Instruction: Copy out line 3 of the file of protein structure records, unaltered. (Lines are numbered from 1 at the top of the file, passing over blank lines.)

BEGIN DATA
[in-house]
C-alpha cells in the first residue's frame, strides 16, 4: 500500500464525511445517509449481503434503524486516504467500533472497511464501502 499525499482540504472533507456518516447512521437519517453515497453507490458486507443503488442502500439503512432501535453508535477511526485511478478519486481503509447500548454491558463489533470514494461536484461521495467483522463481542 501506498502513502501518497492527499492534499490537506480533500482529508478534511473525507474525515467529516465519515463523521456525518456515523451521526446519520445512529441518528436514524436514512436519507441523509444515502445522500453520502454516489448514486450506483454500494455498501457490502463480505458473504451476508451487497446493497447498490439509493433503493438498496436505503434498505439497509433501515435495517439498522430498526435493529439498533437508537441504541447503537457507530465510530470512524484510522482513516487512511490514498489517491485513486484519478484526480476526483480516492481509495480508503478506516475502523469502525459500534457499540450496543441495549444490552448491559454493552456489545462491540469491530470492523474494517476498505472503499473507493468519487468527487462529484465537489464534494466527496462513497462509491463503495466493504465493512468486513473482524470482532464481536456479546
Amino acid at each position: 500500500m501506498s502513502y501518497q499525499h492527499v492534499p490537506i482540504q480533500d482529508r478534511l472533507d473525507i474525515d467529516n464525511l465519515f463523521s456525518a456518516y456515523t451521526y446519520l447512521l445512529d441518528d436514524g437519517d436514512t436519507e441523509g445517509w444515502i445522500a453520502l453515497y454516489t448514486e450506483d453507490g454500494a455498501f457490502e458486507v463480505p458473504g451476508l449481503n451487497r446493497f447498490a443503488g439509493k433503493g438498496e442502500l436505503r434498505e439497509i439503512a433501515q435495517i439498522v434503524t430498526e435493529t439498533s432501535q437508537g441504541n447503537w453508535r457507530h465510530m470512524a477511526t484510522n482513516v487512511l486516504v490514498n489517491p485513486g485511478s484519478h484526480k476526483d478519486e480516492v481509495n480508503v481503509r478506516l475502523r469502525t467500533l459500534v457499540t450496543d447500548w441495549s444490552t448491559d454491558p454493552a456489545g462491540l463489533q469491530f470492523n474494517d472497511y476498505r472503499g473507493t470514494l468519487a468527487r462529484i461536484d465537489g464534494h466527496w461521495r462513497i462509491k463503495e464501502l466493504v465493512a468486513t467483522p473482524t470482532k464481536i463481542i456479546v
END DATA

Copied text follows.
Amino acid at each position: 500500500m501506498s502513502y501518497q499525499h492527499v492534499p490537506i482540504q480533500d482529508r478534511l472533507d473525507i474525515d467529516n464525511l465519515f463523521s456525518a456518516y456515523t451521526y446519520l447512521l445512529d441518528d436514524g437519517d436514512t436519507e441523509g445517509w444515502i445522500a453520502l453515497y454516489t448514486e450506483d453507490g454500494a455498501f457490502e458486507v463480505p458473504g451476508l449481503n451487497r446493497f447498490a443503488g439509493k433503493g438498496e442502500l436505503r434498505e439497509i439503512a433501515q435495517i439498522v434503524t430498526e435493529t439498533s432501535q437508537g441504541n447503537w453508535r457507530h465510530m470512524a477511526t484510522n482513516v487512511l486516504v490514498n489517491p485513486g485511478s484519478h484526480k476526483d478519486e480516492v481509495n480508503v481503509r478506516l475502523r469502525t467500533l459500534v457499540t450496543d447500548w441495549s444490552t448491559d454491558p454493552a456489545g462491540l463489533q469491530f470492523n474494517d472497511y476498505r472503499g473507493t470514494l468519487a468527487r462529484i461536484d465537489g464534494h466527496w461521495r462513497i462509491k463503495e464501502l466493504v465493512a468486513t467483522p473482524t470482532k464481536i463481542i456479546v